• “Well yes the Army has an abundance of 9mm…”

      Yeah, is the Army saying that regular, good ‘ole NATO-spec 9mm won’t run that gun?

      I can see an ammo bid for a load developed specifically for the matched silencers they plan to use, as an example, but they want range food as well?

      That makes no sense.

      Ooops, My bad, I forgot, common sense and the Army? There’s a laugh…

      • If I recall correctly from reading far too much of the actual MHS procurement/testing documentation, there was a requirement for specialized ammo to go with the guns, to include hollow point and possibly suppressor-specific stuff. Part of the MHS was testing more effective ammunition, which could have meant a different caliber or just better projectile designs. It’s also possible that Winchester came up with a new FMJ projectile profile and design and maybe new powder and a new pressure level, etc etc, and the gov’t ammo plants will begin making ammo to those specs licensed via Winchester.

    • The problem with the 40, being rather snappy, is that some snowflakes and women find it difficult to control. What about the NATO standard issue/problem? I doubt the cheapskate members will want to upgrade.

  5. Something is not right with this press release. The US Army runs it’s own small arms plants and has vast capacity.

    Perhaps they won a bid to be the Contractor Operator of the Government Furnished equipment.

  6. Lake City is run by Orbital ATK, it’s also a superfund site that has massive issues with hazardous waste. It started out as a Remington plant in WWII, I haven’t seen anything that suggests Orbital is up for replacement, but there were significant logistical issues for surge capacity for GWOT, so having second and third sourcing done is helpful, just getting the IDIQ approved is a big hurdle.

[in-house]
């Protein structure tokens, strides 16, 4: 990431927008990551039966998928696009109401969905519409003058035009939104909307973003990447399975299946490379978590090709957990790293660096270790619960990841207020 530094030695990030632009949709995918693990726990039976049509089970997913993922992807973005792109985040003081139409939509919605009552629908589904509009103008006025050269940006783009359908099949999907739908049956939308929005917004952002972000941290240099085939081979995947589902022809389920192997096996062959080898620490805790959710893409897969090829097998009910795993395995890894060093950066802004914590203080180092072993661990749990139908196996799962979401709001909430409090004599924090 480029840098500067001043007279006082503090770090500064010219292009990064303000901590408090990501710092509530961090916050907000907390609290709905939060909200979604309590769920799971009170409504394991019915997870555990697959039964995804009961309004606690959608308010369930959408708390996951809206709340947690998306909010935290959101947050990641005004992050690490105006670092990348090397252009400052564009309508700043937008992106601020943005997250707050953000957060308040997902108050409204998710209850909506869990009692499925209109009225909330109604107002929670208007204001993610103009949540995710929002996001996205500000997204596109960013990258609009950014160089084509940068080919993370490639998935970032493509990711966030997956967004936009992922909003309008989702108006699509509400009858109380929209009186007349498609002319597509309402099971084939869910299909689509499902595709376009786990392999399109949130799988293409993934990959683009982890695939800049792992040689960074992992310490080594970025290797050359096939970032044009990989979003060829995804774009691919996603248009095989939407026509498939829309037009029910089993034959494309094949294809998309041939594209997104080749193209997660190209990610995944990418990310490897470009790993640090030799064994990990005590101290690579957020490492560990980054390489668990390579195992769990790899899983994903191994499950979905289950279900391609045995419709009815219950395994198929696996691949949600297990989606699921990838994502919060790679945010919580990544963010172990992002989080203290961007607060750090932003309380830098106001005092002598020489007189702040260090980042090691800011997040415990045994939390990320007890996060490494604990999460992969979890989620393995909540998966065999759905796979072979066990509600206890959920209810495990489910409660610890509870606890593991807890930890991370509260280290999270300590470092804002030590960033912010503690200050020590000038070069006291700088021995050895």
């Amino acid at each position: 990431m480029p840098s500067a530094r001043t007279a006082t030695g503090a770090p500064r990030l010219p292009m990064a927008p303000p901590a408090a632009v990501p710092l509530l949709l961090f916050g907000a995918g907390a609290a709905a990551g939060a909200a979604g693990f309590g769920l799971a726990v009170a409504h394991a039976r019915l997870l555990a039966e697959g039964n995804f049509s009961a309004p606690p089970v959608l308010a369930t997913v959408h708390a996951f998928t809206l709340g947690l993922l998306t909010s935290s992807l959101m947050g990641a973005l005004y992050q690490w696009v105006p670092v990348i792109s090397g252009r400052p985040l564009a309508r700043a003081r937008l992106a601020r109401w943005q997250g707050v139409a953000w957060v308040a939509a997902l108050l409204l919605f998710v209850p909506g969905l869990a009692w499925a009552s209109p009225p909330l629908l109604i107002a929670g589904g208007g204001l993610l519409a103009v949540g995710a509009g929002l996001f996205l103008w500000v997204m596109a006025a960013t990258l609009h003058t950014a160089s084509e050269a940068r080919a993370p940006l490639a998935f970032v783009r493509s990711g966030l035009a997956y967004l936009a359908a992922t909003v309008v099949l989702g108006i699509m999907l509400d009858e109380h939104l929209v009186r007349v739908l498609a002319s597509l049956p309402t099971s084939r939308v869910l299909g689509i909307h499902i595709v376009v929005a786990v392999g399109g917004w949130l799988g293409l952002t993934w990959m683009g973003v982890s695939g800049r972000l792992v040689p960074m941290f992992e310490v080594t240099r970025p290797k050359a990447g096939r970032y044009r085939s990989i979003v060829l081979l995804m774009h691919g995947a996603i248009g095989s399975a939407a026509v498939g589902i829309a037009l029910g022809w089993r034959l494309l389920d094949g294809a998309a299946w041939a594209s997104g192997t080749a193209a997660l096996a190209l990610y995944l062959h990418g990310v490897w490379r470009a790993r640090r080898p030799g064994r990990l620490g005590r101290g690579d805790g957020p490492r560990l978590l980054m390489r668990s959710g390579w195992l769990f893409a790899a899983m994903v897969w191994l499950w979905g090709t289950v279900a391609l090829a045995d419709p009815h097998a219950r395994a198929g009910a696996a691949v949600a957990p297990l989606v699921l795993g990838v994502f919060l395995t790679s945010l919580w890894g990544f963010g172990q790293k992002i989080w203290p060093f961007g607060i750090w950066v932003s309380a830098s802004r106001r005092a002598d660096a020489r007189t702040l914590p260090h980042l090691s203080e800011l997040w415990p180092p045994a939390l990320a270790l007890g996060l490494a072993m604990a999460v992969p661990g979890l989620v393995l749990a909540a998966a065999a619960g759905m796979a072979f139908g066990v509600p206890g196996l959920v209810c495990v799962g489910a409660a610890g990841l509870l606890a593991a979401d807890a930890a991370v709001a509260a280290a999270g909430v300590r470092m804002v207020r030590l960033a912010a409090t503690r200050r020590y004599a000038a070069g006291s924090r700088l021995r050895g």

Also, MHS won’t be using 40 either, its still 9, as ballistics for 9mm vs 10mm FMJ are all but identical, and the logistics train has left the station. Same reason as you won’t see non specialized applications of alternatives to 556.

  7. 1 box of Winchester wite box at your local big box = $15
    1 box of WWB with 10 inches of military procurement paper work and 20 lbs of QC documentation = $1500.

  8. Buy USA except when imported by Parent company then buy more! took them 1 hr to draw a number out of a hat for pistol choice, 2 1/2 years to get the politicians back pocket filled for approval! 6 more months to get Winchester off life support, etc: etc: might get a .45 faster!

  9. I’m a little surprised that Sig won’t be providing ammo too. The Sig Sauer operation is a one stop shop, manufacturing firearms, ammo, suppressors, scopes and a whole lot more.

    My own experience with Sig ammo has been great. It’s highly consistent round to round, accurate, good terminal ballistics, and is less expensive than many of the alternatives. (I’ve pretty much settled on Hornady Critical Duty and Sig’s V-Crown ammo for carry.)

    It seems to me that it would be easier, from a logistical perspective, to have to deal with just one vendor. Of course, there would need to be other vendors as a contingency.

  10. As i understand it, Winchester is just a brand owned by Olin Corp, who in some cases (such as with Lever guns) contracts out or licenses other companies to produce products. Their core business is Chlorine. Who will do this ammo and where, I do not know, but I would think somewhere in MI.